New babies inevitably attract ‘wee’ jokes but the subject is no laughing matter when it is mum, rather than baby, who has the trouble holding their water.
More than one in three expectant mothers in Ireland report leaking urine in early pregnancy and half of all new mums say they are left with leaks three months after giving birth — playing havoc with their sex lives and their ability to exercise and leaving them fearful even to laugh or sneeze.
The finding is the first from a major study under way by researchers from Trinity College Dublin who are looking into all aspects of maternal health for firsttime mothers.
The MAMMI (Maternal Health And Maternal Morbidity In Ireland) study — the largest of its kind ever in this country — is following more than 2,600 women through their pregnancy and for one year after birth to track their experiences — a study group that covers about one in 10 first-time mothers in an average year.
Among the issues being examined are diet and exercise in pregnancy; anxiety, stress, and depression; pelvic girdle pain; sexual health; caesarean sections; domestic violence; and the often awkward-to-discuss issue of urinary incontinence.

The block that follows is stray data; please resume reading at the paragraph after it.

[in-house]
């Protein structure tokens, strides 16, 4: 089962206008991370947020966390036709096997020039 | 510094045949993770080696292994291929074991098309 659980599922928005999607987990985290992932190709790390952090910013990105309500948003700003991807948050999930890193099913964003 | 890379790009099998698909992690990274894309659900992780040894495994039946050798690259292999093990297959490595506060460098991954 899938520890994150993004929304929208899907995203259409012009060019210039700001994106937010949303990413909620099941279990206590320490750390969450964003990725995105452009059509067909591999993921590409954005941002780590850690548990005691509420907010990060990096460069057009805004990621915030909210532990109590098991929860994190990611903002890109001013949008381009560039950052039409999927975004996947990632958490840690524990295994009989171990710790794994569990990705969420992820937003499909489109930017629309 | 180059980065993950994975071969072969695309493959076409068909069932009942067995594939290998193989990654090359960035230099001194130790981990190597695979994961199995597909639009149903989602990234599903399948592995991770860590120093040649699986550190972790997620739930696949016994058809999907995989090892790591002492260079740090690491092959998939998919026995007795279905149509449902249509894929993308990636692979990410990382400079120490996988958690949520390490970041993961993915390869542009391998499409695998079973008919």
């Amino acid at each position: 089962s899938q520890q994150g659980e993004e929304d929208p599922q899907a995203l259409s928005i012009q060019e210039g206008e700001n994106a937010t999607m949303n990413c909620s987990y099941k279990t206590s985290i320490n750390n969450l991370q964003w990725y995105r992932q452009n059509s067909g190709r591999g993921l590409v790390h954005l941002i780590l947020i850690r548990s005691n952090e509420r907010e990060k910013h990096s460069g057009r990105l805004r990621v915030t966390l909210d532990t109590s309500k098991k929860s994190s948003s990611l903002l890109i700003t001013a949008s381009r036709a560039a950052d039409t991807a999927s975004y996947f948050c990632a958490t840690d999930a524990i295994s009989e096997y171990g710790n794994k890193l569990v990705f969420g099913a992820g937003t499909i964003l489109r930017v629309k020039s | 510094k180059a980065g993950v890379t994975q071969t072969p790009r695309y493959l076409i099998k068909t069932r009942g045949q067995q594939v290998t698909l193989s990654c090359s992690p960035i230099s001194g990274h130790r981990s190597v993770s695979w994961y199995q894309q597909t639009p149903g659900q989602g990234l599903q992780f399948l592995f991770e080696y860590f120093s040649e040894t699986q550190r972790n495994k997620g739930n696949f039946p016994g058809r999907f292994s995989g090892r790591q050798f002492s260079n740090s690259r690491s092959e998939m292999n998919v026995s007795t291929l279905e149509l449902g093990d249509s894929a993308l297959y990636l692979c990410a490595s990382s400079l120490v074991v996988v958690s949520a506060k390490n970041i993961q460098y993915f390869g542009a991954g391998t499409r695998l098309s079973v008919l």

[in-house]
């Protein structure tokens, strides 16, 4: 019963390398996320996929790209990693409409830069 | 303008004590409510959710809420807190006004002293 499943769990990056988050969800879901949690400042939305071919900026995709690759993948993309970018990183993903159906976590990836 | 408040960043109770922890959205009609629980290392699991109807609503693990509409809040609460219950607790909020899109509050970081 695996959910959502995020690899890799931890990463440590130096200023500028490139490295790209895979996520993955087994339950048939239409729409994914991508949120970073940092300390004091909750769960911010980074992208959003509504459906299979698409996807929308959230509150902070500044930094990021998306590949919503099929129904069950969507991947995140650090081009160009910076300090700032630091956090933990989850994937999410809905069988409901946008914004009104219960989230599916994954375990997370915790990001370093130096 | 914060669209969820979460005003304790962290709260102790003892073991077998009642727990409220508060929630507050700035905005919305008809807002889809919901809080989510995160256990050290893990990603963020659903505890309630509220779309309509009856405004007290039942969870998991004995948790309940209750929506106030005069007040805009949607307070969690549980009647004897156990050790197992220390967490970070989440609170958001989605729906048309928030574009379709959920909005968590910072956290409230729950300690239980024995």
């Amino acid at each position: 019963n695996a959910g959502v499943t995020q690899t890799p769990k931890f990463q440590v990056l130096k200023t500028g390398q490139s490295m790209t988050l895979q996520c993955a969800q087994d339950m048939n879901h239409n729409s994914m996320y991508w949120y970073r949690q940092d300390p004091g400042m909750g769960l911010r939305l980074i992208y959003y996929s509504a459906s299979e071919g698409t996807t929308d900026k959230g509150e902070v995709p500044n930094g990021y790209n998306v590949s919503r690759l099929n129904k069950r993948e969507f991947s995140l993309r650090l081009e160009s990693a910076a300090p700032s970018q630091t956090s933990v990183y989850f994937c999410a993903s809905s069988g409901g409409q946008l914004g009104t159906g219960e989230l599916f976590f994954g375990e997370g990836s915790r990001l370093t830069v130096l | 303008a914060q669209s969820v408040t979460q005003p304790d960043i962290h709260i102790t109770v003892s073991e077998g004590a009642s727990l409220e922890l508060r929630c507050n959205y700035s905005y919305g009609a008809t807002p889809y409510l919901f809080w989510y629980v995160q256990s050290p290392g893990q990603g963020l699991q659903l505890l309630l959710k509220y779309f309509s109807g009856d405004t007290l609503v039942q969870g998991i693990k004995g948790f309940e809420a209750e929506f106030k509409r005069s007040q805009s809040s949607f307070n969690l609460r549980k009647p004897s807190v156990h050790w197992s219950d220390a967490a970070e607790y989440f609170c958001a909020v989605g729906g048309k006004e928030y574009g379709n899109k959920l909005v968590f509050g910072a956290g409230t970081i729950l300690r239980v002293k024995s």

Cecily Begley, who is heading up the study, said there was a lack of information on women’s post-pregnancy health in Ireland, which meant doctors struggled to deal with the causes and best treatments for common conditions such as urinary and bowel problems and sexual and emotional health issues.
“Maternity care and information gathering is focused on the pregnancy and birth period,” said Prof Begley.
“Women have a final check-up six weeks after the birth, usually with the GP, when it is assumed that her body has returned to ‘normal’.
“This is the case for a lot of women who stay healthy and well but is not the case for a considerable proportion of women.”
According to the study, one in three women leak urine very occasionally even before becoming pregnant with one in 12 having an incident at least once a month.
In early pregnancy, that leaps to one in three women with occasional leaks and one in five regularly leaking.
Three months after birth, one in two women have leaks and six months after the birth, one in five are leaking at least once a month.
Overweight women were more likely to leak before pregnancy, with women 35 and over three times more likely to begin leaking while pregnant than younger women.
Deirdre Daly of the School of Nursing and Midwifery at Trinity said leaking, while common, was not normal and could be treated.
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